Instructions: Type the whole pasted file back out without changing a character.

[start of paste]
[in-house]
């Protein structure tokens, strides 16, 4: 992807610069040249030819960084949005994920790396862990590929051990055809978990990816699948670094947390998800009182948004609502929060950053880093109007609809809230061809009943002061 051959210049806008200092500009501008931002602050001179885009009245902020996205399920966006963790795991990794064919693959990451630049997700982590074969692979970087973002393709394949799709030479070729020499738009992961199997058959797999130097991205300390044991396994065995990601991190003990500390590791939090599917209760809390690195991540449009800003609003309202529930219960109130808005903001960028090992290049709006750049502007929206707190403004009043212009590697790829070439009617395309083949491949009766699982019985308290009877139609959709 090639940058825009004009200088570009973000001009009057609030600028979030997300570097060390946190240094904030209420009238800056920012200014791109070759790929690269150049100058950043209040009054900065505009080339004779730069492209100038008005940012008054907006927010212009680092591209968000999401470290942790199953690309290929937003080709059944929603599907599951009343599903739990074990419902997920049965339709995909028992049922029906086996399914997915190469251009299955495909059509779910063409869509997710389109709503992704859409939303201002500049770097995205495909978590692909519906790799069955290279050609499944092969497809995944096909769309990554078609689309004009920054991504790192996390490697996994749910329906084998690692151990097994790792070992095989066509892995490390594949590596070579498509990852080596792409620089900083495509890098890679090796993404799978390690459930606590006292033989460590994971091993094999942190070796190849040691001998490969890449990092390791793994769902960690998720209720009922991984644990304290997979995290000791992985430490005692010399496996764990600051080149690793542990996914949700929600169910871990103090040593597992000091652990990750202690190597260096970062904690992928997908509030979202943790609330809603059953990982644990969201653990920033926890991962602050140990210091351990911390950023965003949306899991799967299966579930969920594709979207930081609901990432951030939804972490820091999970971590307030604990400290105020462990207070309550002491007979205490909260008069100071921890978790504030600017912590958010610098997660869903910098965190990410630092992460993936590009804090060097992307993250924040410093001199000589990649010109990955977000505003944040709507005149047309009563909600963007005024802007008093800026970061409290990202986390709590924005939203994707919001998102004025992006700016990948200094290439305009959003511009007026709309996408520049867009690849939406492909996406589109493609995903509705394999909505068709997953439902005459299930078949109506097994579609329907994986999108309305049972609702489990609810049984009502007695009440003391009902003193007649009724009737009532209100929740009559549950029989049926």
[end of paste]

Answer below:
[in-house]
């Protein structure tokens, strides 16, 4: 992807610069040249030819960084949005994920790396862990590929051990055809978990990816699948670094947390998800009182948004609502929060950053880093109007609809809230061809009943002061 051959210049806008200092500009501008931002602050001179885009009245902020996205399920966006963790795991990794064919693959990451630049997700982590074969692979970087973002393709394949799709030479070729020499738009992961199997058959797999130097991205300390044991396994065995990601991190003990500390590791939090599917209760809390690195991540449009800003609003309202529930219960109130808005903001960028090992290049709006750049502007929206707190403004009043212009590697790829070439009617395309083949491949009766699982019985308290009877139609959709 090639940058825009004009200088570009973000001009009057609030600028979030997300570097060390946190240094904030209420009238800056920012200014791109070759790929690269150049100058950043209040009054900065505009080339004779730069492209100038008005940012008054907006927010212009680092591209968000999401470290942790199953690309290929937003080709059944929603599907599951009343599903739990074990419902997920049965339709995909028992049922029906086996399914997915190469251009299955495909059509779910063409869509997710389109709503992704859409939303201002500049770097995205495909978590692909519906790799069955290279050609499944092969497809995944096909769309990554078609689309004009920054991504790192996390490697996994749910329906084998690692151990097994790792070992095989066509892995490390594949590596070579498509990852080596792409620089900083495509890098890679090796993404799978390690459930606590006292033989460590994971091993094999942190070796190849040691001998490969890449990092390791793994769902960690998720209720009922991984644990304290997979995290000791992985430490005692010399496996764990600051080149690793542990996914949700929600169910871990103090040593597992000091652990990750202690190597260096970062904690992928997908509030979202943790609330809603059953990982644990969201653990920033926890991962602050140990210091351990911390950023965003949306899991799967299966579930969920594709979207930081609901990432951030939804972490820091999970971590307030604990400290105020462990207070309550002491007979205490909260008069100071921890978790504030600017912590958010610098997660869903910098965190990410630092992460993936590009804090060097992307993250924040410093001199000589990649010109990955977000505003944040709507005149047309009563909600963007005024802007008093800026970061409290990202986390709590924005939203994707919001998102004025992006700016990948200094290439305009959003511009007026709309996408520049867009690849939406492909996406589109493609995903509705394999909505068709997953439902005459299930078949109506097994579609329907994986999108309305049972609702489990609810049984009502007695009440003391009902003193007649009724009737009532209100929740009559549950029989049926």